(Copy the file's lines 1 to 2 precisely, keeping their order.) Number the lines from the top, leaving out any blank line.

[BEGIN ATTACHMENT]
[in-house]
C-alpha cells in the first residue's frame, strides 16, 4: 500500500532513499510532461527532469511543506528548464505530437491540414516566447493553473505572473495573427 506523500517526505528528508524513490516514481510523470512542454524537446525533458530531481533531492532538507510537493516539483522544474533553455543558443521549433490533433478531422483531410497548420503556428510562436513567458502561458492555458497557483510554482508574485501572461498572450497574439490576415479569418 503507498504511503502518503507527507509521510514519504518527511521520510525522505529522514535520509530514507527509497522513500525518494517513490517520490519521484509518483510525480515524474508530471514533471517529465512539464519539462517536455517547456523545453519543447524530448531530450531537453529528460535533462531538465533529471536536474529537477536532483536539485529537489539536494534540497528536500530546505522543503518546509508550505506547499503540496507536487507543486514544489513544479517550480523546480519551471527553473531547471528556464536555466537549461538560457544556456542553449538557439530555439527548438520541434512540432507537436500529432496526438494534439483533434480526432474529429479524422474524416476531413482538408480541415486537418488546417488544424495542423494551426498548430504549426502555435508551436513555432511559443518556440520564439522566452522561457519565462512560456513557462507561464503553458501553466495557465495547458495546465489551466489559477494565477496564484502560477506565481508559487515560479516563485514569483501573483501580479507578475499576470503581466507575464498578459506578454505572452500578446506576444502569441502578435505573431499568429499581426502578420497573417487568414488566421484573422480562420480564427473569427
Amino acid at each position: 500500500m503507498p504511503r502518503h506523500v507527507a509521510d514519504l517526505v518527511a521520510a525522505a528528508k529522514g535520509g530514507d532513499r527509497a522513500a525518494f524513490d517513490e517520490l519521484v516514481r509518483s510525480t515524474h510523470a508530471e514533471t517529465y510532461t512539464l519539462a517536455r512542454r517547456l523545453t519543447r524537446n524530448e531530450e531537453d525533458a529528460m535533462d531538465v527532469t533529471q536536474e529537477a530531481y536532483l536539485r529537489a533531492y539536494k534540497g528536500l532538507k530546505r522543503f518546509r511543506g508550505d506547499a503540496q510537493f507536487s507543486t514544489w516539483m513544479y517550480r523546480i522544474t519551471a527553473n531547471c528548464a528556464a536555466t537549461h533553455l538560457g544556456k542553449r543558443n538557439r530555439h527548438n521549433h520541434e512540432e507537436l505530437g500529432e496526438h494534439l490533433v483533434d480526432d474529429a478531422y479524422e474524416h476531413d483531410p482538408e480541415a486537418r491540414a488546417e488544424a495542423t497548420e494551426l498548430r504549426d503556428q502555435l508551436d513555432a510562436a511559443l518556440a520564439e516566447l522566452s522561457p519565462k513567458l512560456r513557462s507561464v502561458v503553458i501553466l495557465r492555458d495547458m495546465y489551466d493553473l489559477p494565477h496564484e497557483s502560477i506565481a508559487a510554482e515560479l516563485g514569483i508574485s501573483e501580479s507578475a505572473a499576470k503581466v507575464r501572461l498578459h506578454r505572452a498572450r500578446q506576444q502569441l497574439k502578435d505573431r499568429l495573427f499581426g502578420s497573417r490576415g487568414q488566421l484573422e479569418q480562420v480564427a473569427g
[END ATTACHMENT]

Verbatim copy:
[in-house]
C-alpha cells in the first residue's frame, strides 16, 4: 500500500532513499510532461527532469511543506528548464505530437491540414516566447493553473505572473495573427 506523500517526505528528508524513490516514481510523470512542454524537446525533458530531481533531492532538507510537493516539483522544474533553455543558443521549433490533433478531422483531410497548420503556428510562436513567458502561458492555458497557483510554482508574485501572461498572450497574439490576415479569418 503507498504511503502518503507527507509521510514519504518527511521520510525522505529522514535520509530514507527509497522513500525518494517513490517520490519521484509518483510525480515524474508530471514533471517529465512539464519539462517536455517547456523545453519543447524530448531530450531537453529528460535533462531538465533529471536536474529537477536532483536539485529537489539536494534540497528536500530546505522543503518546509508550505506547499503540496507536487507543486514544489513544479517550480523546480519551471527553473531547471528556464536555466537549461538560457544556456542553449538557439530555439527548438520541434512540432507537436500529432496526438494534439483533434480526432474529429479524422474524416476531413482538408480541415486537418488546417488544424495542423494551426498548430504549426502555435508551436513555432511559443518556440520564439522566452522561457519565462512560456513557462507561464503553458501553466495557465495547458495546465489551466489559477494565477496564484502560477506565481508559487515560479516563485514569483501573483501580479507578475499576470503581466507575464498578459506578454505572452500578446506576444502569441502578435505573431499568429499581426502578420497573417487568414488566421484573422480562420480564427473569427